Record label EMI says it will cut between 1,500 and 2,000 jobs worldwide as part of plans to reduce costs by £200m a year.
Mr Williams is said to be worried about the restructuring plans
The restructuring plans come from EMI's private equity owner Guy Hands, who bought the firm for £3.2bn last year.
The record industry has been trying to cut costs as it faces falling CD sales and a switch to internet downloads.
EMI, whose artists include Coldplay and Kylie Minogue, said the cuts would take effect over the next six months.
'Profitable and sustainable'
The manager of one of EMI's major artists, Robbie Williams, has said the singer would not deliver a new album in protest at the restructuring plans.
Artists are concerned that the record label wants to take a larger share of money made from concerts and merchandise, while cutting the marketing budget.
Last week, EMI's UK chief executive Tony Wadsworth left the company after 25 years.
Mr Hands, the boss of private equity firm Terra Firma, said the cost cutting would allow EMI to continue "creating wonderful music in a way that is profitable and sustainable".
"We have spent a long time looking intensely at EMI and the problems faced by its recorded music division which, like the rest of the music industry, has been struggling to respond to the challenges posed by a digital environment," Mr Hands said.
The restructuring will allow the firm to invest more in its Artists and Repertoire operations that are responsible for finding new talent, EMI said.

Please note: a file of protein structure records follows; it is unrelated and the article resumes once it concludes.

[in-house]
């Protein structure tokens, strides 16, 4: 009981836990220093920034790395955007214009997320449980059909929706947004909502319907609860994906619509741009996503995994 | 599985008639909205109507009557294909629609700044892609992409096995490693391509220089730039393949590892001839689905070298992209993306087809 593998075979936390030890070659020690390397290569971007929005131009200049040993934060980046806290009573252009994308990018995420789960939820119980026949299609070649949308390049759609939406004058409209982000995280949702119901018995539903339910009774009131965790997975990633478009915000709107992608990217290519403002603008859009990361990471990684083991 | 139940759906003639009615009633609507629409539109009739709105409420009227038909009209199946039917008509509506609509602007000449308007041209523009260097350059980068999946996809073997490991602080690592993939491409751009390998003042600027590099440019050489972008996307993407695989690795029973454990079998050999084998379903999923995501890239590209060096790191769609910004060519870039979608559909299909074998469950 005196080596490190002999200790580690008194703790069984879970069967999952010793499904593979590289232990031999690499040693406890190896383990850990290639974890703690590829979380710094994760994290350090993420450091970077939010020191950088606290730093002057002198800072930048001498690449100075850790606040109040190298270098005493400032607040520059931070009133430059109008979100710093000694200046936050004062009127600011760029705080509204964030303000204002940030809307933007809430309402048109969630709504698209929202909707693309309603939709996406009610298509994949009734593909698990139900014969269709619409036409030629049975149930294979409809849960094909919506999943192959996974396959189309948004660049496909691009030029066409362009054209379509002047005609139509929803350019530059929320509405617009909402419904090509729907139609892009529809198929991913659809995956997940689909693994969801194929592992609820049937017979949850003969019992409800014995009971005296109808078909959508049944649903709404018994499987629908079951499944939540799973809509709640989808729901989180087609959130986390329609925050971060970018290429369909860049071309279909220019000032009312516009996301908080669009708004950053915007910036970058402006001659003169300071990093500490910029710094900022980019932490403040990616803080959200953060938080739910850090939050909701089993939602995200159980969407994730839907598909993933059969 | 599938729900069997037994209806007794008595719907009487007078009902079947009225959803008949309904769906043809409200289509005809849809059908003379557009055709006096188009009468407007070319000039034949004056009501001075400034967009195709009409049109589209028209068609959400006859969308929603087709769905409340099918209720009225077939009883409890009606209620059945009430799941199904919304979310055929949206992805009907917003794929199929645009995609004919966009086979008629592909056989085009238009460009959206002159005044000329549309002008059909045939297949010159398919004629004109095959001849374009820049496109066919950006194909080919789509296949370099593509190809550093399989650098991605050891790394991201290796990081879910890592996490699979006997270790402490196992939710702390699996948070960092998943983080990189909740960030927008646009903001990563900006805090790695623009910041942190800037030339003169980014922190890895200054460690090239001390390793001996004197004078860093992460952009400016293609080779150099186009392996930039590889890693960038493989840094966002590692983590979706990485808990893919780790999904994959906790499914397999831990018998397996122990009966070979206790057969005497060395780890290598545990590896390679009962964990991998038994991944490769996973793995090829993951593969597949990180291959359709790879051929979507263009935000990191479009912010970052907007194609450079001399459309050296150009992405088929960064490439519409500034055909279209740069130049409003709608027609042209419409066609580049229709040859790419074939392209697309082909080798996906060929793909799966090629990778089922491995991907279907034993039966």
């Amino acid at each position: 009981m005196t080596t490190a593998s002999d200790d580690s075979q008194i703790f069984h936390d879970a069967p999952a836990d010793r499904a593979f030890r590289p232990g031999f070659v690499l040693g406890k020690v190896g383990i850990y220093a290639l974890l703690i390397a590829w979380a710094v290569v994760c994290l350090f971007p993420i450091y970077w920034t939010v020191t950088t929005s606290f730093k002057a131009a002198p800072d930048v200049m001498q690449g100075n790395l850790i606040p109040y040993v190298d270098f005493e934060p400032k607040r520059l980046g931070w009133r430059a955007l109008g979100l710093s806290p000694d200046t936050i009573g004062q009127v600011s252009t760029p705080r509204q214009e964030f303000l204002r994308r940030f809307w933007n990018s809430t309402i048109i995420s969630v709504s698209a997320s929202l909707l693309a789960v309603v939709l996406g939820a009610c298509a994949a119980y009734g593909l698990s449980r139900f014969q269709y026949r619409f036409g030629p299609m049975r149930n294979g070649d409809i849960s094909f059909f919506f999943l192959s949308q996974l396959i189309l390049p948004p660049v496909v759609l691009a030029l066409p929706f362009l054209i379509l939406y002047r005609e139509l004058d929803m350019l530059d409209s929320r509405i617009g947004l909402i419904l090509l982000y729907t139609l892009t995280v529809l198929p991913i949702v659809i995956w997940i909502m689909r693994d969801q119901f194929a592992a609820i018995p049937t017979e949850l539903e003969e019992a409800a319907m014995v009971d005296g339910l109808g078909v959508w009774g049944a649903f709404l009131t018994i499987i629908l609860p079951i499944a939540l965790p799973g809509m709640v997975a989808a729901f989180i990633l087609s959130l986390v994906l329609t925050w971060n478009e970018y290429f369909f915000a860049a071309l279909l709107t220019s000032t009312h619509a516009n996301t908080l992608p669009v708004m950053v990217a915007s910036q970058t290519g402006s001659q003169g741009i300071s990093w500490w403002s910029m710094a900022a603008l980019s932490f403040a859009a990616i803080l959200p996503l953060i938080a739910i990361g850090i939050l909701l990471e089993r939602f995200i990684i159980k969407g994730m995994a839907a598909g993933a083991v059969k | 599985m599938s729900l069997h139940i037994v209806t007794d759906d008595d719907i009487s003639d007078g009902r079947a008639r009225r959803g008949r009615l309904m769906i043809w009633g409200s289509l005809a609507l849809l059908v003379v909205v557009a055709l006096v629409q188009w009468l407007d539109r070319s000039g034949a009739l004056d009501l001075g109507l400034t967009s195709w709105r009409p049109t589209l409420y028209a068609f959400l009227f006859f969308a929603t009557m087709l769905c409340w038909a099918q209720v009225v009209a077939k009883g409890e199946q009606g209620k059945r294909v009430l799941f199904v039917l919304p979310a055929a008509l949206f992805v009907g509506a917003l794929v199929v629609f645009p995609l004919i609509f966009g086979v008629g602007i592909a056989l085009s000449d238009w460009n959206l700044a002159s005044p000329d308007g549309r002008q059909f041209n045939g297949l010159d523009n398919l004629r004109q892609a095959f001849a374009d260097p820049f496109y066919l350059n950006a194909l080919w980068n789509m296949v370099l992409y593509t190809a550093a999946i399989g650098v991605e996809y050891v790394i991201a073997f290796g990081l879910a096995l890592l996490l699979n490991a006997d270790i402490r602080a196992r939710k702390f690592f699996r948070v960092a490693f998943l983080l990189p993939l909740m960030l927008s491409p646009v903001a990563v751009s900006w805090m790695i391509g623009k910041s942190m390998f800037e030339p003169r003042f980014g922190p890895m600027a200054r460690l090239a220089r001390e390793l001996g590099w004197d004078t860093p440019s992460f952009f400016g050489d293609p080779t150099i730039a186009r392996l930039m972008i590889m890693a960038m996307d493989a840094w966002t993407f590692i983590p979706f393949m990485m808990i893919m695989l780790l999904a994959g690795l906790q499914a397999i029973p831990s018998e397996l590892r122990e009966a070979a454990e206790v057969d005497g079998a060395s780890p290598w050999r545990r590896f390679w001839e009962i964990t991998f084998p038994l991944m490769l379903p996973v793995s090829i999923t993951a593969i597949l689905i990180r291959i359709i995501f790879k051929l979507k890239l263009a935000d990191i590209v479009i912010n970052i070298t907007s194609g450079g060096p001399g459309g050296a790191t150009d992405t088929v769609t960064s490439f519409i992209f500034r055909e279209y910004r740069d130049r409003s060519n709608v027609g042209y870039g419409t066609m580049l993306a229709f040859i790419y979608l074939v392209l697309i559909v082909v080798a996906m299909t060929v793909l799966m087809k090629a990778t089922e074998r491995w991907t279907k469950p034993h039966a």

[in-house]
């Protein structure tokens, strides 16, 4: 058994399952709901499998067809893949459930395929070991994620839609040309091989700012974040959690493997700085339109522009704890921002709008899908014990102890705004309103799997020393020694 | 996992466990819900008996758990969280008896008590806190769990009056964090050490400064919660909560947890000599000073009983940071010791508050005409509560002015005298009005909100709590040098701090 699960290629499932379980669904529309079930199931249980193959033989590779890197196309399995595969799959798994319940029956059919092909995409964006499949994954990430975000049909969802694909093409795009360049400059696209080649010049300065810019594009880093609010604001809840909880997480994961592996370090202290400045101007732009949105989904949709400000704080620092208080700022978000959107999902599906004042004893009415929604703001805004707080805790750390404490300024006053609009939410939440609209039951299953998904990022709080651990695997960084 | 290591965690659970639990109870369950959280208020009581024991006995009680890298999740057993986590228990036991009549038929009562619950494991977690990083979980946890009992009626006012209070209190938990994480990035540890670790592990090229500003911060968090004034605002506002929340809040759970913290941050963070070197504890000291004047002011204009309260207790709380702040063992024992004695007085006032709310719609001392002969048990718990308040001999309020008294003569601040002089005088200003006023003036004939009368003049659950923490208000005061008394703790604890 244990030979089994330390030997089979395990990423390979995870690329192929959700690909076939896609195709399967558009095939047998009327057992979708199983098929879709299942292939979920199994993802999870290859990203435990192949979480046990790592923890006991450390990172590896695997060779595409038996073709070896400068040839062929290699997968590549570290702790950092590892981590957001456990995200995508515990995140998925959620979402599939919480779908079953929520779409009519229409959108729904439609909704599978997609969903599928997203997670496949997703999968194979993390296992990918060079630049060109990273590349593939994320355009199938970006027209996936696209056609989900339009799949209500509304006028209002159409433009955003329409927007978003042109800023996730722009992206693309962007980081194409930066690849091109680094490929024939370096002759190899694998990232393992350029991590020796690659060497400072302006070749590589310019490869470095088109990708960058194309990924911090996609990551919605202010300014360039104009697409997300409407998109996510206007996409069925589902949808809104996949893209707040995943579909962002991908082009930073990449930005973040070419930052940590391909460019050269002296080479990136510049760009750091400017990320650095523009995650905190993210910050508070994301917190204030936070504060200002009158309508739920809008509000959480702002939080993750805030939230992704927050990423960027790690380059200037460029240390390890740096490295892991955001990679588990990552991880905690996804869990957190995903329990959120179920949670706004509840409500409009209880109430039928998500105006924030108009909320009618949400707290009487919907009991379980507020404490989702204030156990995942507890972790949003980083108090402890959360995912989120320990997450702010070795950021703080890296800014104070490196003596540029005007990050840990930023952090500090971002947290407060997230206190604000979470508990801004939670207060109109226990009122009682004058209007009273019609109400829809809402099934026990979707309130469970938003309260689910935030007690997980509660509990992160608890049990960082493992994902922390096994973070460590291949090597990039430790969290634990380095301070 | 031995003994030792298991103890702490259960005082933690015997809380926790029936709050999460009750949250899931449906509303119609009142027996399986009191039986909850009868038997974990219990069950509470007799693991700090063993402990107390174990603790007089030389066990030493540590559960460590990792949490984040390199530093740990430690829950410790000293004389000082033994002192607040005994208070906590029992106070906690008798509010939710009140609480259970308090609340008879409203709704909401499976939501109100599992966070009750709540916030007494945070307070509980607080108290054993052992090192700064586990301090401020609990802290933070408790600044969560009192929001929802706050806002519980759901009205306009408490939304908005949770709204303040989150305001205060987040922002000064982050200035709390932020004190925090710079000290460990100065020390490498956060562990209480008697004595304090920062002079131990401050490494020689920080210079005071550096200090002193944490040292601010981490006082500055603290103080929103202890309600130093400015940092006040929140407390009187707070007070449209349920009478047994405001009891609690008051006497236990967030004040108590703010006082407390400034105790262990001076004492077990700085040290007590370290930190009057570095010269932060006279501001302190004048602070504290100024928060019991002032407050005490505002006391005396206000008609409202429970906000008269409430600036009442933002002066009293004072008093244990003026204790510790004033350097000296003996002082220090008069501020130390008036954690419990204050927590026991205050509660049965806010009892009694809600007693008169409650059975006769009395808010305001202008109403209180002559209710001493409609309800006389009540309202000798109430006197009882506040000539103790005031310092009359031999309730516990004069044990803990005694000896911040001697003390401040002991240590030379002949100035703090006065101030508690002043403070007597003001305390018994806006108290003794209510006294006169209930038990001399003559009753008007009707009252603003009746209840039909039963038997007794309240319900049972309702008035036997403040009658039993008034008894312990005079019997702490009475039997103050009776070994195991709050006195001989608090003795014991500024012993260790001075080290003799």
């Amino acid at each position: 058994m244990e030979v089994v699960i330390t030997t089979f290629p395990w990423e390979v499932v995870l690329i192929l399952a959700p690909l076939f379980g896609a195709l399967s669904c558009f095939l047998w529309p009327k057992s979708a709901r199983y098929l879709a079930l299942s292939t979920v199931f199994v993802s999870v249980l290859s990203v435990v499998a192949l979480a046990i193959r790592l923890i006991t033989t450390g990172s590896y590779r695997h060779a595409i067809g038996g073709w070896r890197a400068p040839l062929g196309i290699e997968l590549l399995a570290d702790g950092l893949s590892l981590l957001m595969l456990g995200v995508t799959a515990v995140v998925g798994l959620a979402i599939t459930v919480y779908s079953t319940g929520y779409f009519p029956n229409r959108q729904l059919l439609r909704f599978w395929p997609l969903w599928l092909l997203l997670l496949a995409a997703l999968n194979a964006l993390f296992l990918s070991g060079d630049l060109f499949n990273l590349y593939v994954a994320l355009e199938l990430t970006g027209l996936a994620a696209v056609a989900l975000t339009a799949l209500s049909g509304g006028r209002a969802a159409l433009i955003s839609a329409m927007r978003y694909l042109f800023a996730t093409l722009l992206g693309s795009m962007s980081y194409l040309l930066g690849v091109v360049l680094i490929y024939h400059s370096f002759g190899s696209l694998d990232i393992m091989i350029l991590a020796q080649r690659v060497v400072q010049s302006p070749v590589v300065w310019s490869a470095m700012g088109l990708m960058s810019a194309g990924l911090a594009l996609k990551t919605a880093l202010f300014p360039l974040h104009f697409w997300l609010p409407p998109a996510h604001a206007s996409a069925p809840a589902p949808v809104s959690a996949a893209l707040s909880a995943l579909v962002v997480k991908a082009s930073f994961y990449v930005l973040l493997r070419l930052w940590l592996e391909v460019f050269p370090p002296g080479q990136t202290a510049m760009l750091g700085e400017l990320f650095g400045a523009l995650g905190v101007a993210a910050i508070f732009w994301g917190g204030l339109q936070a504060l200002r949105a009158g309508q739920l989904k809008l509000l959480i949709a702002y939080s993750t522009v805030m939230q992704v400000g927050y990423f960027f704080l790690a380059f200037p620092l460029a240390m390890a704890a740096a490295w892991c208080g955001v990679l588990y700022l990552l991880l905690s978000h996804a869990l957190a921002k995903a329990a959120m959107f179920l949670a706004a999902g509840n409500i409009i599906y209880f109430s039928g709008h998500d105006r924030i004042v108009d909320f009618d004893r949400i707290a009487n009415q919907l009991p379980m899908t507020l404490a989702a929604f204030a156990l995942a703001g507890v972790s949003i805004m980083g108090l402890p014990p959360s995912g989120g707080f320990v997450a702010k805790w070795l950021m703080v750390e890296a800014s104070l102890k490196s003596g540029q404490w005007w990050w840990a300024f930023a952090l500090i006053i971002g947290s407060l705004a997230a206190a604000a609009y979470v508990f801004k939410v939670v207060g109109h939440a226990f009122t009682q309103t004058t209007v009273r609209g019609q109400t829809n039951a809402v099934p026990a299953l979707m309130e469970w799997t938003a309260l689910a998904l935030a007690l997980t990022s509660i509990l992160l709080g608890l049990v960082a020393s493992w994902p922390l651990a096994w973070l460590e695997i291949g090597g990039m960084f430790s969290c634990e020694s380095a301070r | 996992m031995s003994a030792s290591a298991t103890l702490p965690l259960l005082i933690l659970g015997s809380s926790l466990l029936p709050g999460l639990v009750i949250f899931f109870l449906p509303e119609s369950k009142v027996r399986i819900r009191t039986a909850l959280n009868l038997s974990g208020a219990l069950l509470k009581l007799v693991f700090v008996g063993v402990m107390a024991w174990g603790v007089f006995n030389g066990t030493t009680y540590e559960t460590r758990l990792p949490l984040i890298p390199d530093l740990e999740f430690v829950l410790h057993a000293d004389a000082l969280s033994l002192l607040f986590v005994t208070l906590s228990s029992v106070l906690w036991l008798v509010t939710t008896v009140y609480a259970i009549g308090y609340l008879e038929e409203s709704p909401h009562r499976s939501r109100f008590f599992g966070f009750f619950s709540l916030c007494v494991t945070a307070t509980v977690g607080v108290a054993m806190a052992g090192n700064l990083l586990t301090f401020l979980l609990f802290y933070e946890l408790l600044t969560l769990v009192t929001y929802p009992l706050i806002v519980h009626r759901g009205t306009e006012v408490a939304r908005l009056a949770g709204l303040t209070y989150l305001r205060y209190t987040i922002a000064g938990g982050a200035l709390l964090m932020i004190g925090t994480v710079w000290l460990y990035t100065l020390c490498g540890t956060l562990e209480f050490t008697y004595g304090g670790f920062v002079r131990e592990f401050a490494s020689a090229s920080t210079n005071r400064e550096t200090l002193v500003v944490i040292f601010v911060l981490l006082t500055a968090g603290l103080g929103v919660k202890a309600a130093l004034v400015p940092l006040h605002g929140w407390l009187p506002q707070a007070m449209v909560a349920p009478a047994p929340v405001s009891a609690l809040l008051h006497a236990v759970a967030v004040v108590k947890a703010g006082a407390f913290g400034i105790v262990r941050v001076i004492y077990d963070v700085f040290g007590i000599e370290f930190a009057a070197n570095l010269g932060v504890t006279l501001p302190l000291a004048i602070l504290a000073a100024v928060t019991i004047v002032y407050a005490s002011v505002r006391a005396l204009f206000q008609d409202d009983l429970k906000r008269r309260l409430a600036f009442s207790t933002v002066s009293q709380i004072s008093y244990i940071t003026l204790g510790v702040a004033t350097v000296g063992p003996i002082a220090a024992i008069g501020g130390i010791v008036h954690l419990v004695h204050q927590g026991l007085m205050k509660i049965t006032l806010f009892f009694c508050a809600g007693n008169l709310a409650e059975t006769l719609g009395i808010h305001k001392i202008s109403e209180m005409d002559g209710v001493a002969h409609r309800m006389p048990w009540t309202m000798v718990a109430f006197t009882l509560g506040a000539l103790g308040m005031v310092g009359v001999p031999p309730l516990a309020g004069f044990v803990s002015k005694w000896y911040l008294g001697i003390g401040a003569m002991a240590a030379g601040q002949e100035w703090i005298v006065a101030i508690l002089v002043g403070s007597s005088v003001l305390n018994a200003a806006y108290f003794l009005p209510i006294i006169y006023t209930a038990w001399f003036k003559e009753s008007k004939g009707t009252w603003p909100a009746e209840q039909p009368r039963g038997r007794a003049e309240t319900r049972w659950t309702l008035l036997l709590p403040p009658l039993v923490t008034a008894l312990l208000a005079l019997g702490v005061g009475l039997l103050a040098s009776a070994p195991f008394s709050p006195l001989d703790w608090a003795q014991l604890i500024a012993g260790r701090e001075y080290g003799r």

Claire Enders, an industry analyst, told the BBC that the record industry had shed half its workforce since 2000.
The cuts could affect up to a third of EMI's 5,500 staff members.
After years of uncertainty about the group's future, EMI was sold to Terra Firma in August last year for £2.4bn or £3.2bn including debt.
"We believe we have devised a new revolutionary structure for the group that will improve every area of the business. In short it will make EMI's music more valuable for the company and its artists alike," Mr Hands said.
One EMI employee told the BBC that most staff were being "pretty stoical" about the announcement.
"It didn't exactly creep up on us, and we're well aware that changes had to be made or we'd all be out of a job soon enough regardless," they said.
"Whether the changes will be the right ones remains to be seen, but we'll just have to trust the new management on that score for the time being."